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Middle East Times Says DePauw Alumni Stand Behind Saad Ibrahim

February 21, 2002

February 21, 2002, Greencastle, Ind. - Saad Eddin Ibrahim's arrest "came as a shock to many of his former students at DePauw University, a highly-regarded liberal arts institution," according to a report in the Middle East Times entitled, "Ex-students rally to Ibrahim's cause." The February 4 story by Tariq Hassan-Gordon focuses on DePauw's reaction to the fight for justice being waged by Dr. Ibrahim who taught at the University from 1967 to 1974. Two days after the Times story was published, Egypt's highest appeals court ordered a new trial for the professor and human rights activist.

A sociology professor at the American University of Cairo, Dr. Ibrahim was arrested, tried and convicted of tarnishing Egypt's image, embezzlement and accepting foreign money without government approval. Ibrahim maintained he only criticized the government as he pushed for reforms. Amnesty International and other human rights organizations condemned the trial as being politically motivated. Ibrahim was sentenced to seven years in prison, a term he began serving in May. He is now free as he awaits the retrial. His wife, Barbara (Lethem) is a 1971 graduate of DePauw.

"The Alumni Association of DePauw University, Greencastle, Indiana, where Ibrahim taught... is circulating information and organizing a benefit concert at its reunion in June," the Middle East Times reported. It mentions the "teach-in" held on behalf of Dr. Ibrahim at last summer's reunion, and quotes Robert Fresen '73. He tells the paper, "The benefit concert idea came about as a means of organizing an event which would support and keep alive the cause of our former professor and friend."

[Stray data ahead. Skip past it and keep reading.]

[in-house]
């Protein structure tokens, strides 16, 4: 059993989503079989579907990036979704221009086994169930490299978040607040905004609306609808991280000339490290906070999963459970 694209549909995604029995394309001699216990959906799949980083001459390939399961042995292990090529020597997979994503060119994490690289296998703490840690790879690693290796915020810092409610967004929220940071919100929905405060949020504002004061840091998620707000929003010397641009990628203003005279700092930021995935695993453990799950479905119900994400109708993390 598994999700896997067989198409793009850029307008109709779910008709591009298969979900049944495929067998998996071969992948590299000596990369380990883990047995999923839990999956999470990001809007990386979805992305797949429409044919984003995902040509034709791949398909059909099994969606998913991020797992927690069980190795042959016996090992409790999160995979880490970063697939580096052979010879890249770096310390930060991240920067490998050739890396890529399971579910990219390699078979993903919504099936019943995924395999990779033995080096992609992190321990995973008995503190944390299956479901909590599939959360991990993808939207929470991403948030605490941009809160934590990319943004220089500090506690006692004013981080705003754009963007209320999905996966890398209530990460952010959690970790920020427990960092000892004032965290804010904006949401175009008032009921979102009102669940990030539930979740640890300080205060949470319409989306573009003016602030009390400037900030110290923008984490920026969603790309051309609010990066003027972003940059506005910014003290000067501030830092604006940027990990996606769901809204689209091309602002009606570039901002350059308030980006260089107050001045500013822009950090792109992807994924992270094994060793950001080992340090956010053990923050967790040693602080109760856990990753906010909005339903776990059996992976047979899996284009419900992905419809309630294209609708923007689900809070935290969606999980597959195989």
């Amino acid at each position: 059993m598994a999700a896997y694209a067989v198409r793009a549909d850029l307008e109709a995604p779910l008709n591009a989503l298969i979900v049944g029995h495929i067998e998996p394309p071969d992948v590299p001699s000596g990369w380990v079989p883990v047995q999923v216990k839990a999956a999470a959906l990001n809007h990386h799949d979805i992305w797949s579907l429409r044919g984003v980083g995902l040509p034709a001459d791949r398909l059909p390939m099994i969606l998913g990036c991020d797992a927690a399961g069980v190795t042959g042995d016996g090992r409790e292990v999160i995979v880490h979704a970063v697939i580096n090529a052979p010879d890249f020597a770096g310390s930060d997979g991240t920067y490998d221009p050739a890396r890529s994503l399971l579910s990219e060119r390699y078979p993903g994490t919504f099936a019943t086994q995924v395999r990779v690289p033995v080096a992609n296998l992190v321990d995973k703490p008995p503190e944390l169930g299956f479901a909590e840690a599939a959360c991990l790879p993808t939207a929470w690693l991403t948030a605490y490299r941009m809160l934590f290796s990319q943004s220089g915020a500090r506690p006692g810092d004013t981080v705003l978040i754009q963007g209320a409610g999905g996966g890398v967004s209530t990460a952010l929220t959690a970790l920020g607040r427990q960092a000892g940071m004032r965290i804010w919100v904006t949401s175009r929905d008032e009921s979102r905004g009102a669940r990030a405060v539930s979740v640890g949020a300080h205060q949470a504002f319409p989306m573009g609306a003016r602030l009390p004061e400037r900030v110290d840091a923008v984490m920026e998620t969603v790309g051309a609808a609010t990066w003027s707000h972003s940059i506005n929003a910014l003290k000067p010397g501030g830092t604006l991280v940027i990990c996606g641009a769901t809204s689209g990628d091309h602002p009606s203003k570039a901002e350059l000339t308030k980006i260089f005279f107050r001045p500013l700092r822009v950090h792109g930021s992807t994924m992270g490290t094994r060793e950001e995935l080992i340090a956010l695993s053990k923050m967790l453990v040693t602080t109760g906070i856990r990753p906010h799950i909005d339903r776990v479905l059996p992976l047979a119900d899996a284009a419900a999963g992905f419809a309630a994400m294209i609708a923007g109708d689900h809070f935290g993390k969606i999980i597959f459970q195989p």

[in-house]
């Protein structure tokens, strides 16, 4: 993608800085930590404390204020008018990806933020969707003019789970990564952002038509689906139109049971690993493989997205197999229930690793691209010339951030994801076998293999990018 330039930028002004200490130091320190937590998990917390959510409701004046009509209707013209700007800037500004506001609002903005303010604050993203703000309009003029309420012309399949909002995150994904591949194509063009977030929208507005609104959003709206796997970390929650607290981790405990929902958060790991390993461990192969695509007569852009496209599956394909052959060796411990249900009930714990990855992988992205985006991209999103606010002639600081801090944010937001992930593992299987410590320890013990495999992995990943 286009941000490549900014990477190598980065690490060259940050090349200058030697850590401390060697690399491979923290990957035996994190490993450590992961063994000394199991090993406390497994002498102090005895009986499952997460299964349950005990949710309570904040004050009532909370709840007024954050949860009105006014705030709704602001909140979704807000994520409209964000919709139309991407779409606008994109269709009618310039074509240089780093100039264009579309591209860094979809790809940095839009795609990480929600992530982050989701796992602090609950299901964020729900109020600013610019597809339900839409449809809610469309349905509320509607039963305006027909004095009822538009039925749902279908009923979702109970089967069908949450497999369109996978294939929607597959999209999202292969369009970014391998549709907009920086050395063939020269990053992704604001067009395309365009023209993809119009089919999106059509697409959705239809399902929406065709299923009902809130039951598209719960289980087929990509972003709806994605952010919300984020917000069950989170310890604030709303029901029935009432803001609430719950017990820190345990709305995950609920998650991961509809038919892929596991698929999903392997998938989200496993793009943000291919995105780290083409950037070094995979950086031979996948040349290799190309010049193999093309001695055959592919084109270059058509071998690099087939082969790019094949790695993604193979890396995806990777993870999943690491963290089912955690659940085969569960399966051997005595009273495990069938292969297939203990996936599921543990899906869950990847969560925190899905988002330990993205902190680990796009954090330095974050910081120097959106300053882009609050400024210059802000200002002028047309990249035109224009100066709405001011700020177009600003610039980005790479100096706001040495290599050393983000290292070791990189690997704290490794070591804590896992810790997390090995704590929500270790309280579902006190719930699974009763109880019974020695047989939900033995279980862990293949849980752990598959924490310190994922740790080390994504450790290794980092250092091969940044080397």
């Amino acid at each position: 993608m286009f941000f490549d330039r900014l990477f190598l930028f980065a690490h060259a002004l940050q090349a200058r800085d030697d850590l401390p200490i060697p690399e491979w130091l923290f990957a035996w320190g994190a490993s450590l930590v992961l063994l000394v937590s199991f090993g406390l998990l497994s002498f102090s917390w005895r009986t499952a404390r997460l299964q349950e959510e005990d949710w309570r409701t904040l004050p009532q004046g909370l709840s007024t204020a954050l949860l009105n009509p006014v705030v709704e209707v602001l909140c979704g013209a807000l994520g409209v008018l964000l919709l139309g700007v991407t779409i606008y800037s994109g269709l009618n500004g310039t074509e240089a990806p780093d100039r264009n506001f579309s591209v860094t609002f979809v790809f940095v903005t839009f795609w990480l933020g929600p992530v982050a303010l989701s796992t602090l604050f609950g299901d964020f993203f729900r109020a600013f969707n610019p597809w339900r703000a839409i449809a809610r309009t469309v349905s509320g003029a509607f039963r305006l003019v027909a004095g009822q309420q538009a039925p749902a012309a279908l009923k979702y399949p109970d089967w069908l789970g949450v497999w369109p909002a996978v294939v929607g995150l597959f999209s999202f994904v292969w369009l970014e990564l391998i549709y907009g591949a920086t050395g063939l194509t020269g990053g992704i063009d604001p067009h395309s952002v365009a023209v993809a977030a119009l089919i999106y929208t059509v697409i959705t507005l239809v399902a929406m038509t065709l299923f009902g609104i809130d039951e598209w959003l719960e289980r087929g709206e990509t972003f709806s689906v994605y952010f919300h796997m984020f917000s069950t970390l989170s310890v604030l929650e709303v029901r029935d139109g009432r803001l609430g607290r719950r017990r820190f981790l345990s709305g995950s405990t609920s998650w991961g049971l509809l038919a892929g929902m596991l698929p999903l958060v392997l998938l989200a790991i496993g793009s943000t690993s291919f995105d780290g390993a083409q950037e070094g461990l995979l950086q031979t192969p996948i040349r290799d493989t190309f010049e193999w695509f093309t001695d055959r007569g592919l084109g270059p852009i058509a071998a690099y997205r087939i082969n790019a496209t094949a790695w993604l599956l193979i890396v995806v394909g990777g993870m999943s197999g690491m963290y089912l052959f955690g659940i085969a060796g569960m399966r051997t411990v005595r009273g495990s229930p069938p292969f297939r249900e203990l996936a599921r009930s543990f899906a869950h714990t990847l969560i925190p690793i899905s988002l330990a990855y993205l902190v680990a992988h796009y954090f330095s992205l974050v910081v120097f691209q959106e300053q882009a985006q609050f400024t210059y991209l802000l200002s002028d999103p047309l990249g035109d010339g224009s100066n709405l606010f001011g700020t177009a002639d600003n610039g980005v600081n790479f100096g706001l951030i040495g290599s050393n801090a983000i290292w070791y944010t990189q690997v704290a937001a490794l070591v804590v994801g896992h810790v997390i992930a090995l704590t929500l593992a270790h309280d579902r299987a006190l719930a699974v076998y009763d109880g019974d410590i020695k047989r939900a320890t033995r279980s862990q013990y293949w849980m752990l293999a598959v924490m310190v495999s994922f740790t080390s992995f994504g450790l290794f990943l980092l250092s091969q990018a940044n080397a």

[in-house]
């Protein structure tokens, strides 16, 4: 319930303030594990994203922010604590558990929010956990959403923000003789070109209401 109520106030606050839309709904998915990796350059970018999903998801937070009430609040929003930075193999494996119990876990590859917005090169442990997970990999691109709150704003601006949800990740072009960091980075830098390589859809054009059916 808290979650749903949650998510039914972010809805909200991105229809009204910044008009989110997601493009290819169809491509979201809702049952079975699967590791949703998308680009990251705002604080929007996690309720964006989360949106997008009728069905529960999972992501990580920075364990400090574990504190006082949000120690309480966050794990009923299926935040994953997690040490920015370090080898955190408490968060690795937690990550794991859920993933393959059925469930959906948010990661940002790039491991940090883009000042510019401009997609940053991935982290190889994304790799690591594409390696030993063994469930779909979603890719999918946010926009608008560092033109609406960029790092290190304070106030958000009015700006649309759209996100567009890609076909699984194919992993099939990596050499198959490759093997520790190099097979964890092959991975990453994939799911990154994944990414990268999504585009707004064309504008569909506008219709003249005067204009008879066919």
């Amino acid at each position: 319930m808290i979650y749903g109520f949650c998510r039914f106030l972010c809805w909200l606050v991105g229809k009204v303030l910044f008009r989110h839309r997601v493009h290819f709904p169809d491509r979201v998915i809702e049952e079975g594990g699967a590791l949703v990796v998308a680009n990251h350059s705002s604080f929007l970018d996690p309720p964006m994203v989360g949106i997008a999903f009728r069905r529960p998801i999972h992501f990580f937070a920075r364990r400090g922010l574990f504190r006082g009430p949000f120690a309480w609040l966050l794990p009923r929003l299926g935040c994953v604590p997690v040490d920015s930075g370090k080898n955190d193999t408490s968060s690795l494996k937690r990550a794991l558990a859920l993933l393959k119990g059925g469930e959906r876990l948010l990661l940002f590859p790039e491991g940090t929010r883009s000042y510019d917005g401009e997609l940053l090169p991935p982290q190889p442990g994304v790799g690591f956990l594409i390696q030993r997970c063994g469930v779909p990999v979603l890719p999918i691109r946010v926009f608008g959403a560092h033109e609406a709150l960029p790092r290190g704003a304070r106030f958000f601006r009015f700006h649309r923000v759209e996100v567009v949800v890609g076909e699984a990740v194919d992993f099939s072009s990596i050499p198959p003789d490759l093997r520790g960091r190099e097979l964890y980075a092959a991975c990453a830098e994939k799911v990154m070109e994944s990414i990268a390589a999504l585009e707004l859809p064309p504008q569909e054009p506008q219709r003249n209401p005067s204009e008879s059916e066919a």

You can learn more about what friends and former students and colleagues of Saad Eddin Ibrahim have planned for Alumni Reunion Weekend 2002 (May 31-June 2, 2002) by clicking here.

Also quoted is 1971 DePauw graduate Raymond Paladino, who was "saddened and disgusted with the Egyptian government for sentencing him to prison." Paladino, who first took a sociology class from Ibrahim in 1968, remembers, "he would not be shy about challenging young people in class or in outside discussions about their beliefs. He was one of my favorite professors and I am proud to say I knew him and learned from him."

Steve Johnson '70 recalls, "As an Egyptian in American society, (Ibrahim) created for many people a first -- and highly positive -- impression of Egypt and its culture, while also personifying the profound value of diversity in my own culture. He is a person who does not deserve to be, and should not be, in jail," he told the paper.

The writer also interviewed former DePauw history professor Herbert Levine, who states, "Saad is the kind of patriot who gives patriotism a good name. I hope I may love the United States and its people half as well as he has shown that he loves Egypt," said Levine, now a journalist in West Palm Beach, Florida.

The complete article should be available at the Times' (click here). You can read the latest on Dr. Ibrahim's case by clicking here or here.

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